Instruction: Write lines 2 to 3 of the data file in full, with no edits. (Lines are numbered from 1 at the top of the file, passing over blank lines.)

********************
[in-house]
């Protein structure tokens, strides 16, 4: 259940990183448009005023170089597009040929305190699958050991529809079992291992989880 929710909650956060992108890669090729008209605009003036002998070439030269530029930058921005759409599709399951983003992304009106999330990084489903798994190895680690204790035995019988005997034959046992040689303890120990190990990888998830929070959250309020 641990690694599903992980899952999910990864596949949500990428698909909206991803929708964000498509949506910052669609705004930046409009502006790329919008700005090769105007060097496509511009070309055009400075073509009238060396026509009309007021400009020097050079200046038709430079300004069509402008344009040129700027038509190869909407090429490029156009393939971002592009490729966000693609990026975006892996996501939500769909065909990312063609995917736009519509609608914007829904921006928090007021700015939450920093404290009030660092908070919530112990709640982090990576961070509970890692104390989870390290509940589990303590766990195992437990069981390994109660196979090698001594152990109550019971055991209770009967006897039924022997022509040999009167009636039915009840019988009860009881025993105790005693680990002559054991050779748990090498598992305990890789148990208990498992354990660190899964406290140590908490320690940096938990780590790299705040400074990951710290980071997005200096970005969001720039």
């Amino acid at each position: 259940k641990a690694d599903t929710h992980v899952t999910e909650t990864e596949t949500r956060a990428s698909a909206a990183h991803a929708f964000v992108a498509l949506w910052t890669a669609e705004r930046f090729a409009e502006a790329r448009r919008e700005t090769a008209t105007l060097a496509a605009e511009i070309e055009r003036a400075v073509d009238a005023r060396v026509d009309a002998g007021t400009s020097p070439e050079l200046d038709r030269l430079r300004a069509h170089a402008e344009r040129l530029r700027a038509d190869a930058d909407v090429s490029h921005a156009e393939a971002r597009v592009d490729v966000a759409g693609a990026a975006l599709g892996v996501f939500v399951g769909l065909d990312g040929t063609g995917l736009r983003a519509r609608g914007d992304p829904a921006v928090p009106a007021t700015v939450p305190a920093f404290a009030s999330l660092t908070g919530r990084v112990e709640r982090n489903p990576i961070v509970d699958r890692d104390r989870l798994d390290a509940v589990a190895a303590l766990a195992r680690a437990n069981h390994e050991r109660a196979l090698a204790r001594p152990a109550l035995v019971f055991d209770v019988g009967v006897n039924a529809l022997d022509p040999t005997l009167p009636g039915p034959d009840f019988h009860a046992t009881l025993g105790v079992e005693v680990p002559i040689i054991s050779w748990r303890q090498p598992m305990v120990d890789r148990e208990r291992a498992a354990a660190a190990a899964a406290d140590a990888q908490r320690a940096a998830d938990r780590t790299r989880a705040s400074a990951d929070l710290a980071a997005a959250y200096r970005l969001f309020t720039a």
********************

């Protein structure tokens, strides 16, 4: 259940990183448009005023170089597009040929305190699958050991529809079992291992989880 929710909650956060992108890669090729008209605009003036002998070439030269530029930058921005759409599709399951983003992304009106999330990084489903798994190895680690204790035995019988005997034959046992040689303890120990190990990888998830929070959250309020 641990690694599903992980899952999910990864596949949500990428698909909206991803929708964000498509949506910052669609705004930046409009502006790329919008700005090769105007060097496509511009070309055009400075073509009238060396026509009309007021400009020097050079200046038709430079300004069509402008344009040129700027038509190869909407090429490029156009393939971002592009490729966000693609990026975006892996996501939500769909065909990312063609995917736009519509609608914007829904921006928090007021700015939450920093404290009030660092908070919530112990709640982090990576961070509970890692104390989870390290509940589990303590766990195992437990069981390994109660196979090698001594152990109550019971055991209770009967006897039924022997022509040999009167009636039915009840019988009860009881025993105790005693680990002559054991050779748990090498598992305990890789148990208990498992354990660190899964406290140590908490320690940096938990780590790299705040400074990951710290980071997005200096970005969001720039």
């Amino acid at each position: 259940k641990a690694d599903t929710h992980v899952t999910e909650t990864e596949t949500r956060a990428s698909a909206a990183h991803a929708f964000v992108a498509l949506w910052t890669a669609e705004r930046f090729a409009e502006a790329r448009r919008e700005t090769a008209t105007l060097a496509a605009e511009i070309e055009r003036a400075v073509d009238a005023r060396v026509d009309a002998g007021t400009s020097p070439e050079l200046d038709r030269l430079r300004a069509h170089a402008e344009r040129l530029r700027a038509d190869a930058d909407v090429s490029h921005a156009e393939a971002r597009v592009d490729v966000a759409g693609a990026a975006l599709g892996v996501f939500v399951g769909l065909d990312g040929t063609g995917l736009r983003a519509r609608g914007d992304p829904a921006v928090p009106a007021t700015v939450p305190a920093f404290a009030s999330l660092t908070g919530r990084v112990e709640r982090n489903p990576i961070v509970d699958r890692d104390r989870l798994d390290a509940v589990a190895a303590l766990a195992r680690a437990n069981h390994e050991r109660a196979l090698a204790r001594p152990a109550l035995v019971f055991d209770v019988g009967v006897n039924a529809l022997d022509p040999t005997l009167p009636g039915p034959d009840f019988h009860a046992t009881l025993g105790v079992e005693v680990p002559i040689i054991s050779w748990r303890q090498p598992m305990v120990d890789r148990e208990r291992a498992a354990a660190a190990a899964a406290d140590a990888q908490r320690a940096a998830d938990r780590t790299r989880a705040s400074a990951d929070l710290a980071a997005a959250y200096r970005l969001f309020t720039a």